Robin travelled to Kedarnath Valley one year after the 2013 Uttarakhand flood disaster to photograph pilgrims, document and raise awareness of the economic, social and ecological issues facing the Valley. Based on his photographs and the stories of the pilgrims, he created a website www.kedarnathnow.com to raise public awareness about unsustainable development in the Himalayas. Robin is also the author and photographer of a book entitled The Beauty of Life, which was published on DSWSC in 2012. Through a series of photographs, Robin displayed the work that the NGO was doing to impact the students lives.

Committed to giving back to society, all the proceeds from the sale of Robin’s artworks and design pieces are donated to NGOs like The ILA Trust, The Delhi Society For The Welfare of Special Children (DSWSC) and Khushii. He has also participated in prestigious philanthropic events, including the ‘Khushii Art Auction’.





Awards

Conserve India Best Associate Award, May 2015

Received the Conserve India’s award for Best Associate for recycled art initiatives and for contribution to a waste-free India.


Bronze Flag Foundation of India, Tiranga Badge Award, May 2014

Received the Flag Foundation of India’s Tiranga Badge in recognition of efforts to spread art awareness among the underprivileged through the distribution of Artist Kits, conducting clay modeling workshops, and for his work with boys in the Prayas Observation Home.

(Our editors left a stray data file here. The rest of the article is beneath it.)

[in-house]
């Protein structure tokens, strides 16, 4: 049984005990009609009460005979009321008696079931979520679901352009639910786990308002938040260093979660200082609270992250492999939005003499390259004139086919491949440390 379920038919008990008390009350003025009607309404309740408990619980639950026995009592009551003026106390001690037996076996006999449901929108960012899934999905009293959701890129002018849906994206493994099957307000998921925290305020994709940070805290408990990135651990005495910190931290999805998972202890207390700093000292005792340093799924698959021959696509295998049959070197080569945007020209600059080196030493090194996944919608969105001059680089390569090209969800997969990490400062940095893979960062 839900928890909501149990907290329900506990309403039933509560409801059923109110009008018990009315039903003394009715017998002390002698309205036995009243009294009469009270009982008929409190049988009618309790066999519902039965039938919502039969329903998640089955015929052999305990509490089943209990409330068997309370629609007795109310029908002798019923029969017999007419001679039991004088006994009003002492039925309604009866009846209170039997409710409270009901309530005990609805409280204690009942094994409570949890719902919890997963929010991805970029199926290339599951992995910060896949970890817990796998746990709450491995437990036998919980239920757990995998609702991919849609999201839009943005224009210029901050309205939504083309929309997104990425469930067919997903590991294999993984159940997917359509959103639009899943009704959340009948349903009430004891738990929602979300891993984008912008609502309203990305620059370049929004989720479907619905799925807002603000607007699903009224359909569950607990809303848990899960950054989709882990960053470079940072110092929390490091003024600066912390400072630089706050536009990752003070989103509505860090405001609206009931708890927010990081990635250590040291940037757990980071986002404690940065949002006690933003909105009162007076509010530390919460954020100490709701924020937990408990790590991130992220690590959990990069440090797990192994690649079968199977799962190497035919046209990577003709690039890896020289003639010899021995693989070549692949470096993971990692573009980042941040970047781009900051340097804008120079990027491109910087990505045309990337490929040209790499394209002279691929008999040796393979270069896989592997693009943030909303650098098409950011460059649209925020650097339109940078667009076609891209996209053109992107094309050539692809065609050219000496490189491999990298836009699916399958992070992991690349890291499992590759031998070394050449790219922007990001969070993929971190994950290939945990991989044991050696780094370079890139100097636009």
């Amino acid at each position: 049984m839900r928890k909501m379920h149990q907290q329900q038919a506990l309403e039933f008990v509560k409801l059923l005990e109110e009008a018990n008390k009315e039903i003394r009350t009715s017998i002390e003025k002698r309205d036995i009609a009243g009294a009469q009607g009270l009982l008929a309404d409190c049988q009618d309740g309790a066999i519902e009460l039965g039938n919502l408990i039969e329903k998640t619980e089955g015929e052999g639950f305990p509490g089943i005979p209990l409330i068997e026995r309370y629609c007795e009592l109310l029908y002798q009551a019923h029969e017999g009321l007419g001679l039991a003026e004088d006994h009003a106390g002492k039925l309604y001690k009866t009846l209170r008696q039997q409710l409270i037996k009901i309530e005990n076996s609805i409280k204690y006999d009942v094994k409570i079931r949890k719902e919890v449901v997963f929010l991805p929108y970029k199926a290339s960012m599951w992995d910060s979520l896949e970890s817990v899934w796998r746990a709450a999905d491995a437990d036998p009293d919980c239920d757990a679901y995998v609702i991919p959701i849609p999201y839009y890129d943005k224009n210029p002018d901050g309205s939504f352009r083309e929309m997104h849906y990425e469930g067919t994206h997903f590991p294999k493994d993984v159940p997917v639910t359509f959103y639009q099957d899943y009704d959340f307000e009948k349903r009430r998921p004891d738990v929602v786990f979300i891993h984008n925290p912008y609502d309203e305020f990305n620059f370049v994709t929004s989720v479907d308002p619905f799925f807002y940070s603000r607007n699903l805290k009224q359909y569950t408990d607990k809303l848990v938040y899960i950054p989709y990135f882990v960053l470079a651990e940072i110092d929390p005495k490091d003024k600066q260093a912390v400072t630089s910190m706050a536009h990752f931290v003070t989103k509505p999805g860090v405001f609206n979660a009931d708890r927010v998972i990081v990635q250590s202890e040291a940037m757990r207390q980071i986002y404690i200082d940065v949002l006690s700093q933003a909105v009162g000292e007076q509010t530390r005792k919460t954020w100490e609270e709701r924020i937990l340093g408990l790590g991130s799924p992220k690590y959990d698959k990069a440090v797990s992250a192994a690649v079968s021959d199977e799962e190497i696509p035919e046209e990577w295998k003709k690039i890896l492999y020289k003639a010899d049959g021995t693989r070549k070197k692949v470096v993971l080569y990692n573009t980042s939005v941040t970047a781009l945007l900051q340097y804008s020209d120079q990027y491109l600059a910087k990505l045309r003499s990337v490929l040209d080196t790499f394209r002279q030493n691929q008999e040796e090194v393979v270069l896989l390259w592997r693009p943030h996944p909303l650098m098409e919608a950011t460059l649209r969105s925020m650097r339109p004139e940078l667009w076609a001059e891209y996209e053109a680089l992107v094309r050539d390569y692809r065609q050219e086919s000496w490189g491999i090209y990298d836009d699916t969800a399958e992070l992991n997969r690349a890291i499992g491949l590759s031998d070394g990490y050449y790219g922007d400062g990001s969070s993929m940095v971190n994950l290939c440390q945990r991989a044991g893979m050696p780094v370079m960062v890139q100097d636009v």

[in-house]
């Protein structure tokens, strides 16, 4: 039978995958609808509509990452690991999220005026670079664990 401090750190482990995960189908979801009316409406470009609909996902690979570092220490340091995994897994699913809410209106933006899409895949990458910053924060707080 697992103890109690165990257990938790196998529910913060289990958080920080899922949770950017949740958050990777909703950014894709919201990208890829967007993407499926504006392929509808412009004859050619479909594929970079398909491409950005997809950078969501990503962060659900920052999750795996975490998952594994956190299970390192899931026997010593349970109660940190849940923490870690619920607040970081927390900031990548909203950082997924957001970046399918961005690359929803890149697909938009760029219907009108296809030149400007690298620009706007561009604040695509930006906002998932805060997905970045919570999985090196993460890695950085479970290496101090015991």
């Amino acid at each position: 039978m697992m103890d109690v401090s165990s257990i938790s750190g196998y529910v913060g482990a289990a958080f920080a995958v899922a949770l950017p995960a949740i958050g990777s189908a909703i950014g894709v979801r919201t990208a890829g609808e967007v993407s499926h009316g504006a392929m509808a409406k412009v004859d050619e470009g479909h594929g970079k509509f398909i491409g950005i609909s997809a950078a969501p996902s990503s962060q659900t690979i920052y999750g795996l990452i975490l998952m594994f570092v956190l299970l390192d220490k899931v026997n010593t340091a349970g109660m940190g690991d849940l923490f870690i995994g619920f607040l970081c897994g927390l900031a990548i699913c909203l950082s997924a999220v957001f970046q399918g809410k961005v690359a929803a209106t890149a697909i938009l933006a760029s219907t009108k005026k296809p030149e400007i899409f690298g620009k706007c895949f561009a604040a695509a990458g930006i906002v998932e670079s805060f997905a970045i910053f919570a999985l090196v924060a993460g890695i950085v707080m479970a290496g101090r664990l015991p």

Foundation for Indian Contemporary Art “Young at Art” Award, 2014

Received FICA’s prestigious young artist award for contributions to Indian contemporary visual art.


Pramerica Spirit of Community Award, January 2014

For his work on After Care and Rehabilitative programs for juvenile delinquents at Prayas Observation Home For Boys, Robin received a Bronze Pramerica Award for Excellence in Community Service.


In the Collections of

  • Aman Chopra
  • Chandni Nath
  • Rashmi Monga
  • Reeta Devi
  • Kalyani Chawla
  • Shallu Jindal
  • Mriganka Singh
  • Karan Johar
  • Roshni Vadhera
  • Vivek Khushalani
  • Kavita Bhartiya
  • Arti Mehra
  • Raminer Singh
  • Mahesh Bharany
  • Ritika Awasthi
  • Divya Burman
  • Meenakshi Khanna
  • Ashi Burman
  • Sakti Nath
  • Parul Gupta
  • Divya Chauhan
  • Vikrant Chibba
  • National Bal Bhavan
  • Indigo Restaurant
  • Gauri Khan Design Cell
  • Amity University
  • Moon River (LifeStyleStore)


Salvage Yard

Mayapuri’s Junk Yard

The Scrap market of Mayapuri in West Delhi is the largest scrap business hub in Asia. The salvage yard has been the Robin’s biggest inspiration. Material for his art work is almost entirely sourced from here. One of the main businesses at Mayapuri is the recycling of metal scraps and sale of salvage vehicle parts. It is arguably, the biggest market for used automotive and industrial spare parts in India. Many traders from all over India come here to sell or purchase old auto parts. Many small workshops specialized in different metals are active in the Mayapuri area. The safety of the scrap yards became a concern after the radiological accident which occurred in April 2010. The area is not equipped with radiation detectors. The presence of toxic heavy metals and of harmful chemicals in the waste generated by these activities presents a direct menace for the health of several ten thousands of people living in the area.